Inflation is spiking the cost of nearly everything this year, with the latest Consumer Price Index showing an 8.2% increase in the all items index over 12 months. To compensate for the range of increased expenses a household has to handle, from higher-priced groceries to climbing medical and transportation costs, a pay raise may be a welcome boost for you and your family.
Despite inflation creeping into so many corners of the market, salaries aren’t rising at the same pace. A survey of U.S. employers shows us that while companies might be budgeting for an increase in salary of 3.4% this year — that’s less than half the current inflation rate, which hovers at around 8.2%.
Asking for a raise can feel daunting, but it doesn’t have to be. Companies should consider raises to be built-in incentives to help employees do their best work. With that in mind, you can make a good argument that will benefit your financial future.
It’s worth noting that if you’re unhappy with your job, asking for a raise will not make you love your job. If this is your situation, consider talking with a manager about what’s bothering you and how you can change things.
But if your issues can be fixed with a larger paycheck, and you know you’ve added value to the company this year, you may be wondering what’s the best way to get the career boost you deserve. The following tips may help.
Time It Right
First, know that timing is everything. Before you start, figure out when budget planning occurs for the year, and then schedule a meeting with your boss. Make it clear that you’d like to discuss your pay. Having a transparent agenda will help you both prepare to have an open, frank discussion.
Do Some Research
Before the meeting, make sure you’re prepared. Do your research. What is the average pay rate for someone in your position? How do experience and education impact this number? Salary range sites such as PayScale, Salary.com and BuiltIn can help you show up to a meeting about a pay raise with numbers in hand.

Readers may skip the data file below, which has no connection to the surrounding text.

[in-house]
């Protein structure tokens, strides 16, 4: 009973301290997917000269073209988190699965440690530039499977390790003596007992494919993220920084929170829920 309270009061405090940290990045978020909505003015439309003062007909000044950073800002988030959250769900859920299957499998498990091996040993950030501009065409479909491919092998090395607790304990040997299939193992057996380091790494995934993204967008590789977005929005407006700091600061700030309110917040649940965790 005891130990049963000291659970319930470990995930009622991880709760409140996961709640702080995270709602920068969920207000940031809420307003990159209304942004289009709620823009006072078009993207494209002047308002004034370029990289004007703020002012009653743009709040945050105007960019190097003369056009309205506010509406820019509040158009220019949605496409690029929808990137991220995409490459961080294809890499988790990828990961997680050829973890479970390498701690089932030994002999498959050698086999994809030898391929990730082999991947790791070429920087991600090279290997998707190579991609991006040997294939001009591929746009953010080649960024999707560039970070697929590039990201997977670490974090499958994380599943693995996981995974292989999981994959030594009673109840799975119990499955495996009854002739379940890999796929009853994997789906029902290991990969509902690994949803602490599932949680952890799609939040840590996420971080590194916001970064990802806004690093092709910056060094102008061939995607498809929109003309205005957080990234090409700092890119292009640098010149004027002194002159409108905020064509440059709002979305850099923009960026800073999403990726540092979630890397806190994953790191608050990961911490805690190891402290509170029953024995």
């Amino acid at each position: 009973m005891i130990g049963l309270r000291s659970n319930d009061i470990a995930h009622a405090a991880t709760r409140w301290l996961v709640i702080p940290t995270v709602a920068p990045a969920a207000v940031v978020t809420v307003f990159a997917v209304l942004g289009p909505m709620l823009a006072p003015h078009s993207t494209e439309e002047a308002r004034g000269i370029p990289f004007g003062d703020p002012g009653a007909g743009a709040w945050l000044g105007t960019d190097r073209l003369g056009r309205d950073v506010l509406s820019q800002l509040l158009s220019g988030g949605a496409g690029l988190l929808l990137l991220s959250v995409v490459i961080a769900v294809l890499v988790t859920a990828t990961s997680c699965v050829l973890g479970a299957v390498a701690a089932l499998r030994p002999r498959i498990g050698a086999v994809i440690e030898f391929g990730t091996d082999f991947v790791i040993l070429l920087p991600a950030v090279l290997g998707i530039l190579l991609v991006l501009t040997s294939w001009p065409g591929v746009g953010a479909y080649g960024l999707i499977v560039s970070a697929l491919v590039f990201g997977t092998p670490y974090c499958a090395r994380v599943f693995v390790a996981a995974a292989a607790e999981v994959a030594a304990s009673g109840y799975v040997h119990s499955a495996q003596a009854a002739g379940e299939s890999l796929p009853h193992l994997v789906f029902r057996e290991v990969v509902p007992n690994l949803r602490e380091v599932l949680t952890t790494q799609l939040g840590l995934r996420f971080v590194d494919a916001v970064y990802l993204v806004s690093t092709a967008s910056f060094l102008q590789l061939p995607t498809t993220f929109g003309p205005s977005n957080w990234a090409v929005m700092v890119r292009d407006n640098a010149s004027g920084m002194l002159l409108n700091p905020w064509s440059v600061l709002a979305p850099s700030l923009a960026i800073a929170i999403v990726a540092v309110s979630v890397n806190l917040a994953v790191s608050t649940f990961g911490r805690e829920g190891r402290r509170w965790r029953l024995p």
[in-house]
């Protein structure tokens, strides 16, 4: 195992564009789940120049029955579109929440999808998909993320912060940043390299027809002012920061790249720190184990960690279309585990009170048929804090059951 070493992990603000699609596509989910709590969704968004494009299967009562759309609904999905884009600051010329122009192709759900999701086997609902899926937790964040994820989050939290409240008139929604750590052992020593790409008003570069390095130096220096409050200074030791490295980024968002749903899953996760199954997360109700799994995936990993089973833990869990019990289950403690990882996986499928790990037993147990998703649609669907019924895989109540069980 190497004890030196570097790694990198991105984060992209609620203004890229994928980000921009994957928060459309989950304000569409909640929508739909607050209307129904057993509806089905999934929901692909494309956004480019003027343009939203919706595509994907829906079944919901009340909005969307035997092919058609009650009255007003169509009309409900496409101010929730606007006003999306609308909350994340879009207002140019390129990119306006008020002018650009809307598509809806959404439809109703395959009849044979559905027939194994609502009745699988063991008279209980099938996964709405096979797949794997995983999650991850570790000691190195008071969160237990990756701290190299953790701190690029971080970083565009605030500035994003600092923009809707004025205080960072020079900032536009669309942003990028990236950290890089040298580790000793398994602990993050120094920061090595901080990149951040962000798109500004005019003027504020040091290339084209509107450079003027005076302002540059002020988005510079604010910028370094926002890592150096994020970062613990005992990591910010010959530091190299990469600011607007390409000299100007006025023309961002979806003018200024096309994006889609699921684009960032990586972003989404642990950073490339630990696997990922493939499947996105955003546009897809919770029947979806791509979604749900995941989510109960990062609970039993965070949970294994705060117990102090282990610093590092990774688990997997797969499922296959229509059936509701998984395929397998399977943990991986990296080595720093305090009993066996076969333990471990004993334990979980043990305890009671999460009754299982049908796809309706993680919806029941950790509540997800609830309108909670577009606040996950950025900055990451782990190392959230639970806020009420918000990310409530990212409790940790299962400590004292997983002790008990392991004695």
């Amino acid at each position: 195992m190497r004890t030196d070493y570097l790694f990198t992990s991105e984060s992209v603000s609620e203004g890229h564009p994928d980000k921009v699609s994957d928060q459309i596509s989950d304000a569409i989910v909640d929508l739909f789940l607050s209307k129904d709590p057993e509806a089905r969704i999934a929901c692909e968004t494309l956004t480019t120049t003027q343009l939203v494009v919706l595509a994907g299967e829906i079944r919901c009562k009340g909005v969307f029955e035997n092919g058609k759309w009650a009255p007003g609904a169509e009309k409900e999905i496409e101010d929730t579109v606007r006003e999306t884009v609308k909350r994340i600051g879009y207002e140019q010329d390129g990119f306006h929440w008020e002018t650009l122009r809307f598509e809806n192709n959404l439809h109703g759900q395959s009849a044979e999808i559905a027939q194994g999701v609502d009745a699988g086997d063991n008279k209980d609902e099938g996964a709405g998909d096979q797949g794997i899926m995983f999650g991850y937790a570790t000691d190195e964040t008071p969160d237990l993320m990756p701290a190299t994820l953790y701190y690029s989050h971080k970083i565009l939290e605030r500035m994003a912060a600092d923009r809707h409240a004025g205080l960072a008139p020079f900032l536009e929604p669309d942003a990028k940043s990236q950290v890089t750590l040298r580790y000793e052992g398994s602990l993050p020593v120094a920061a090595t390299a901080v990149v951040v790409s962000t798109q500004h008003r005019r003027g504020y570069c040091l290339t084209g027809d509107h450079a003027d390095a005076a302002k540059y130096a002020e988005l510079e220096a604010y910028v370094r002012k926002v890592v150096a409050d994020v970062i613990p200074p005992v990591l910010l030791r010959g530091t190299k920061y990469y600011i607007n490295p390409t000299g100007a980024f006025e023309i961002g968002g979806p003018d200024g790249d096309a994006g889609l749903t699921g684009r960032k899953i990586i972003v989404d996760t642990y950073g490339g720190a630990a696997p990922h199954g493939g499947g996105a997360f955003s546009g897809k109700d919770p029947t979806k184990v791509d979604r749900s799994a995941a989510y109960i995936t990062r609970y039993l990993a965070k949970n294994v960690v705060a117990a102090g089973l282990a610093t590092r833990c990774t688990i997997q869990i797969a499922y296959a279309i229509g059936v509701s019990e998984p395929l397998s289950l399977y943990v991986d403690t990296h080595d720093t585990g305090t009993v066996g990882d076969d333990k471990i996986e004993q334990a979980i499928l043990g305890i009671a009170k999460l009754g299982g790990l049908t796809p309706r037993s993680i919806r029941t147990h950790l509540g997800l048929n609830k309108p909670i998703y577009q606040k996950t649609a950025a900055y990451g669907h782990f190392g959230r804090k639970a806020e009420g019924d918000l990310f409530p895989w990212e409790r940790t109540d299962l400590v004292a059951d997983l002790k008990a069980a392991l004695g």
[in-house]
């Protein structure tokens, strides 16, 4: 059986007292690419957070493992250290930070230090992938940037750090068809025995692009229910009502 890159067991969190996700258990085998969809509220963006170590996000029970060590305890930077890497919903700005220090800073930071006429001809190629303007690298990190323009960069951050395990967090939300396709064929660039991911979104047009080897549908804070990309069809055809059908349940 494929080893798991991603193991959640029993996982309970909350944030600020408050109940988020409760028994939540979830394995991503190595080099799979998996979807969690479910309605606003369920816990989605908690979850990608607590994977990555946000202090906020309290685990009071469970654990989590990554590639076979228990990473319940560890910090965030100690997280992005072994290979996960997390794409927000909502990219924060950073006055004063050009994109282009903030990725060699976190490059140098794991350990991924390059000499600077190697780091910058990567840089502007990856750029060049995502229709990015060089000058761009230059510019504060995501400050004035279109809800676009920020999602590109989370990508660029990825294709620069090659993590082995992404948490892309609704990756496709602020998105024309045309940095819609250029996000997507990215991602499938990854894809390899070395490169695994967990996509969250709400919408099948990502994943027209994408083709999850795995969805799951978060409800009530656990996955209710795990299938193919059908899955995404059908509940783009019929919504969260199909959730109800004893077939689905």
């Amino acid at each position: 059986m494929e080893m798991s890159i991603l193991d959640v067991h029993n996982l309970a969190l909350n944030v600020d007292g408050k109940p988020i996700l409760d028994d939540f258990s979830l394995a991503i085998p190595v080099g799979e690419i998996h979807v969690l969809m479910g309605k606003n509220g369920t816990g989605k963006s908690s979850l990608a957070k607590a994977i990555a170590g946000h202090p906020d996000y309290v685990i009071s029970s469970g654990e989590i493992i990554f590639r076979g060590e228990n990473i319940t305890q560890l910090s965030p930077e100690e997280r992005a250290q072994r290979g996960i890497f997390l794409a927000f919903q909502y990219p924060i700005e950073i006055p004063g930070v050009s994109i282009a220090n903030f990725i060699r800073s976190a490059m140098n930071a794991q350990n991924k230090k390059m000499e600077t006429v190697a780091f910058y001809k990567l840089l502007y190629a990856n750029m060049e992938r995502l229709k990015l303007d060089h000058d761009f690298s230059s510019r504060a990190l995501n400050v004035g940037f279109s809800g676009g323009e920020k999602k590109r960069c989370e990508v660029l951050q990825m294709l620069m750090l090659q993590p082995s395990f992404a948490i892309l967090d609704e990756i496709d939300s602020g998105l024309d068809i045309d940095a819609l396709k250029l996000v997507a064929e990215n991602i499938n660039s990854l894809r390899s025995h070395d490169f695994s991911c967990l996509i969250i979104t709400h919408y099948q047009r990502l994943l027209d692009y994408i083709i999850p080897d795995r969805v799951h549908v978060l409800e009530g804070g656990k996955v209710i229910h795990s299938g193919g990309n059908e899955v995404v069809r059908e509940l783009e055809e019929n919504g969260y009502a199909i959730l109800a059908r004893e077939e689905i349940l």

Gather Your Kudos
Bring all the positive reviews you’ve received and what you’ve accomplished in the past several months. Get ready to explain where you’ve gone above and beyond. Be specific and know your numbers.
Set A Straightforward, Positive Tone
Be courteous as well as straightforward about your accomplishments and your needs. Thank your manager for meeting with you and taking time out to discuss compensation. Be positive. Using the right tone and focusing on both objective measures of growth alongside more personal elements can make for a convincing combination.
“Give it your best case for why you should get a raise,” Connie Thanasoulis-Cerrachio, a career expert at SixFigureStart, told Forbes. “Never use idle threats or mislead an employer to think you have an outside offer. Make your case based on your research and the results of your work. The worst they can say is no.”
Ready to ask for a raise now? The advisors at Money.com offered scripts you can follow based on the situation you’re facing once you’ve gathered your data and are heading into that meeting with your boss.